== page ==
The Story of Sparky: Why I Hike
There are always plenty of questions when you tell someone you’re setting off to hike a 2,000+ mile trail, but the most common one is pretty simple: why?
Knowing why you’re hiking the Appalachian Trail is even more important for yourself (in moments of pain, struggle and maybe a tinge of regret) than it is to others. So, thru-hikers typically think through a multi-tiered logic to substantiate their hike to themselves and others. I’m no different, and my “why” can be divided into three key areas: healing, clarity and change.
It’s sometimes hard for people to believe that a physically and emotionally demanding event like hiking the Appalachian Trail could be healing, but sometimes removing the material world can be the perfect way to heal from scars.
For me, struggling through loss, grief, and coming-of-age was leading me down a path that didn’t feel right. I needed time to heal from these struggles, to reflect on my life, and find forgiveness in myself and others.
It’s hard to be mindful and present in a world moving at the speed of the digital age, and mindfulness is a crucial part of healing — one that many skip over in favor of distractions. Maybe that’s our fault, or maybe it’s just in our nature.
And it’s easy to claim “time heals all wounds” but a bleeding wound won’t heal properly without bandages. I suppose we are the same way.
What about jobs, college, and money? What about friends, family, and love? Where do I belong and what do I do with this precious time I have?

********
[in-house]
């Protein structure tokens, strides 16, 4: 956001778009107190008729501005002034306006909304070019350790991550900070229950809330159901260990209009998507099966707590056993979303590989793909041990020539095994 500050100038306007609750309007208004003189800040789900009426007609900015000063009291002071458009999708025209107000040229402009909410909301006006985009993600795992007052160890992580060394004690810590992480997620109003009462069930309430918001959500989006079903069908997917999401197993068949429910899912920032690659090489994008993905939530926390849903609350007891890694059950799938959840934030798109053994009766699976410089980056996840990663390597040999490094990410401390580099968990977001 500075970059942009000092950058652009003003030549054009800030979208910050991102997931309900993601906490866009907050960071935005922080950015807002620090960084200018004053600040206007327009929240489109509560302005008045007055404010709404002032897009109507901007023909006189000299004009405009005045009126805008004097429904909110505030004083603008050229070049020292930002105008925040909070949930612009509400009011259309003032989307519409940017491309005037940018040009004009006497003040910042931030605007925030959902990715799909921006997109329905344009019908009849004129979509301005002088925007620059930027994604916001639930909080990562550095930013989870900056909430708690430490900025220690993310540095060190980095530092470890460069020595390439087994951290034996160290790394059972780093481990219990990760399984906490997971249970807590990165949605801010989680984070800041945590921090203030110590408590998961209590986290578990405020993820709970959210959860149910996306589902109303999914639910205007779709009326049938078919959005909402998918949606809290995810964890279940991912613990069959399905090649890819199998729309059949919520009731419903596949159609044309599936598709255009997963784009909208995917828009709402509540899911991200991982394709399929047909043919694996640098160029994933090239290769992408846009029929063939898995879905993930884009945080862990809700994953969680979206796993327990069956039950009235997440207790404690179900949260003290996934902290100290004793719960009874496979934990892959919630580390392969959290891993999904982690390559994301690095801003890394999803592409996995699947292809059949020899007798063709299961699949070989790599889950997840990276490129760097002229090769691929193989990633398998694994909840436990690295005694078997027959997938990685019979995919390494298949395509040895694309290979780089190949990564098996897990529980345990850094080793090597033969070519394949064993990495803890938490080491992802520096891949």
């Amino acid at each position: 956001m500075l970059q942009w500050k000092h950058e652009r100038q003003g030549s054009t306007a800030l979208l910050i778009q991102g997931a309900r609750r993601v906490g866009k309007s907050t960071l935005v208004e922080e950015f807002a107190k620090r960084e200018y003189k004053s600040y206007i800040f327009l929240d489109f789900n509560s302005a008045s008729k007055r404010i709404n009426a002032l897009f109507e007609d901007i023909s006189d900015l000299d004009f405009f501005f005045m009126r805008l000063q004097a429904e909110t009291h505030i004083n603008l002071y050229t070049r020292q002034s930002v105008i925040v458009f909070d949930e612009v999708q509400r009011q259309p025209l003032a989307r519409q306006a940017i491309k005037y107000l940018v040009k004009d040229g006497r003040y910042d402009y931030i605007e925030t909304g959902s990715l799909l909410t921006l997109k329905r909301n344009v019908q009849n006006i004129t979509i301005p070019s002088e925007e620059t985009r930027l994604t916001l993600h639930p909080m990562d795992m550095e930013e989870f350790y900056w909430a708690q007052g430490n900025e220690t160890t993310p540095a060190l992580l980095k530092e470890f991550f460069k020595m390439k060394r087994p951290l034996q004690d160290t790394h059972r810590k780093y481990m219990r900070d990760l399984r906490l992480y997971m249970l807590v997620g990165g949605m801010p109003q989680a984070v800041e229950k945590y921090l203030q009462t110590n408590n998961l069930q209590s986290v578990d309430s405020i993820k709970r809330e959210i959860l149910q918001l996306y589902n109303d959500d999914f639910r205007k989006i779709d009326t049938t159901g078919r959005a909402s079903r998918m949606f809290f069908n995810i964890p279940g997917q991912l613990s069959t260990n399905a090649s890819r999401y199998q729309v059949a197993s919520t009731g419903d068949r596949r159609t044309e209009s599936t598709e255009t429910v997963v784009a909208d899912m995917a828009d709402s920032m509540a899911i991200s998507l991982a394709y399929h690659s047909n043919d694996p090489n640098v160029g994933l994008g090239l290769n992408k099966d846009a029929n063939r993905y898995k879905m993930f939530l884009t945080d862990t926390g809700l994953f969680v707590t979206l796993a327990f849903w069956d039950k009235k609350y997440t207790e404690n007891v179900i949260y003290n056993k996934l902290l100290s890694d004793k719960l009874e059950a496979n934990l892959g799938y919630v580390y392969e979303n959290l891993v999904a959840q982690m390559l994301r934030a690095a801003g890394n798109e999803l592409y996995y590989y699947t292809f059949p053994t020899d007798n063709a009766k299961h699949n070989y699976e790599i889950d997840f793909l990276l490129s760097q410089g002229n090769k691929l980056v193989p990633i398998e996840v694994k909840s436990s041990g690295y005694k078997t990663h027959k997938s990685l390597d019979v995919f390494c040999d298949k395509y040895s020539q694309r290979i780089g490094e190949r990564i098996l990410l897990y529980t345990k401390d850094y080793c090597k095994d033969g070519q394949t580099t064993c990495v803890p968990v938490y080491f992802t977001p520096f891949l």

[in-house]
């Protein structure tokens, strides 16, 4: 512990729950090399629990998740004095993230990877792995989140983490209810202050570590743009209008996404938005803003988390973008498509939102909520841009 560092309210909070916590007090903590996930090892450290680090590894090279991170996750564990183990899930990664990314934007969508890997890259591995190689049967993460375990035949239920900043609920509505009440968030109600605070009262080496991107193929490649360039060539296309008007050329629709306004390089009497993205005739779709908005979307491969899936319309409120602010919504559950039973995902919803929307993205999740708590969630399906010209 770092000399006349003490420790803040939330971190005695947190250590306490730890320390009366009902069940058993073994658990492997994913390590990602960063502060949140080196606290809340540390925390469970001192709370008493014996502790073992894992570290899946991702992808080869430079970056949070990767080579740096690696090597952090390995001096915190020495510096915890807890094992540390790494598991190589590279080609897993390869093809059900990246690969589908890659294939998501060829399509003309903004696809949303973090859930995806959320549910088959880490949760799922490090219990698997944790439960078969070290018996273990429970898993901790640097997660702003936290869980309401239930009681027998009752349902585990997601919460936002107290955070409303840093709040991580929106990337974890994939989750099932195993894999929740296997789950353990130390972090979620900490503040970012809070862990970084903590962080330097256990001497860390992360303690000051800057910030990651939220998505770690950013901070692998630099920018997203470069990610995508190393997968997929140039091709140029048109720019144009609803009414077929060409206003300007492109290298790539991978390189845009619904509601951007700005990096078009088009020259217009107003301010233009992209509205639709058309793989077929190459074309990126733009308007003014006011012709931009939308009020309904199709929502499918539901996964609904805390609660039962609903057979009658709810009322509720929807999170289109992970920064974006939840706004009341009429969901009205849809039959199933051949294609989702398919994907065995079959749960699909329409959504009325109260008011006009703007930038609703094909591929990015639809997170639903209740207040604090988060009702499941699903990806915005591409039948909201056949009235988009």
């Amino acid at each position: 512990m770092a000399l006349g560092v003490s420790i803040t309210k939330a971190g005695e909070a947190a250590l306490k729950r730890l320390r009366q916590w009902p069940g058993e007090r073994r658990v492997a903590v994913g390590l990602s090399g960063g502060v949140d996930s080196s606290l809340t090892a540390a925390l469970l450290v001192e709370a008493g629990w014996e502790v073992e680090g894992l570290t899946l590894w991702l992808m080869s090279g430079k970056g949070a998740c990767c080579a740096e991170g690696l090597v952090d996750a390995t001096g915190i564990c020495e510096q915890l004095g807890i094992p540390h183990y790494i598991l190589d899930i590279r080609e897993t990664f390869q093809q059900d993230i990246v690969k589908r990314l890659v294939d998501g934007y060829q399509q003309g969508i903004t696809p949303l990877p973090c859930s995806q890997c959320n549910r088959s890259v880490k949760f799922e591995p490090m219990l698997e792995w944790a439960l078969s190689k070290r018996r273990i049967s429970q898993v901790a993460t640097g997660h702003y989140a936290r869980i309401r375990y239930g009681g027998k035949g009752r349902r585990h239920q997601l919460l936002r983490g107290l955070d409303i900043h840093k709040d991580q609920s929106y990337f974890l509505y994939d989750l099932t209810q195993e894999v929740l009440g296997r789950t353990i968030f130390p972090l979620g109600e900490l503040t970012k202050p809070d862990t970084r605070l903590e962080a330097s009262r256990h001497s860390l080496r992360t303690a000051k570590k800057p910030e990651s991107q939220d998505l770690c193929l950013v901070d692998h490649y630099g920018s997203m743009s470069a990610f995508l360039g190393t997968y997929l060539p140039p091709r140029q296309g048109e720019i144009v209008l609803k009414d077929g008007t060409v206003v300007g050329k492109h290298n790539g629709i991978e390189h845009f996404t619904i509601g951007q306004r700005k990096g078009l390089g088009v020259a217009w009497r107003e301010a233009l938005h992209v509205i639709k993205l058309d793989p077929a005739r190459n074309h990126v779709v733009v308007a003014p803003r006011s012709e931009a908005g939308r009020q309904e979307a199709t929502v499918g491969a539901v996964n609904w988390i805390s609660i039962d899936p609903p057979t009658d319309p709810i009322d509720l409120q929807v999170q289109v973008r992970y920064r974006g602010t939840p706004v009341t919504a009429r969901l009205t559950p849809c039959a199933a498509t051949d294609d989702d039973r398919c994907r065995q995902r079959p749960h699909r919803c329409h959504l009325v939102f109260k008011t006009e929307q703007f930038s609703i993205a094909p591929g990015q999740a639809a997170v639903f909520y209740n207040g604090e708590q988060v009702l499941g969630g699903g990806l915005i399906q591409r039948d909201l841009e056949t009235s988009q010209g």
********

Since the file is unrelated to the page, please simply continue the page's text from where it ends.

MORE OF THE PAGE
When you’re young, all of this is still up in the air and it’s easy to get swept up into the commotion. I, like many others, was living my life by what was “right.” But who decided what that even means?
Any measure of success or accomplishment feels empty when you’re living by everyone else’s expectations. So, coming to the trail was an opportunity to remove myself from that and listen only to me (and maybe the trees and the birds too).
People always use the expression “you’ve got your head in the clouds” to describe someone a bit out of touch, but I’d argue putting my head into the clouds has given me some of the best clarity of my life.
Two lovely women were completing their 40th New Hampshire 4,000 ft peak last summer. A feat envied by many experienced hikers. As an inexperienced hiker, they took me under their wing and told me about my “spark” that would make me fit to hike the AT, just has they had before.The origin of my trail name.
I think everyone hiking the AT is looking for some measure of change in their life, or in the world.
I think it’s important to note, however, that seeking change doesn’t mean you don’t love the life you have — it simply means you trust yourself enough to seek something new.
Change is a big word and one that has lingered across America over the last year. I have listened and learned so much in the past year, and I now see the mountain that stands before us. It’s big and scary, but I’ve never been afraid of mountains.
We seek something new not to erase what previously existed, but to grow from the platform of where we were.
In my journey, I hope to share what I’ve learned about environmental justice, learn even more, and have real conversations. We can’t run away from change by running into the woods.
I suppose my story can be boiled down to the fact that I was tired of watching others live my dream, and wishing I was brave enough to show up for the same adventure. I proved myself wrong, simply by making it here.
I’m hiking to spark healing, clarity, and change in my life and connect with the planet and people along the way.
I’m Sparky, and I am going to hike the f*cking Appalachian Trail.
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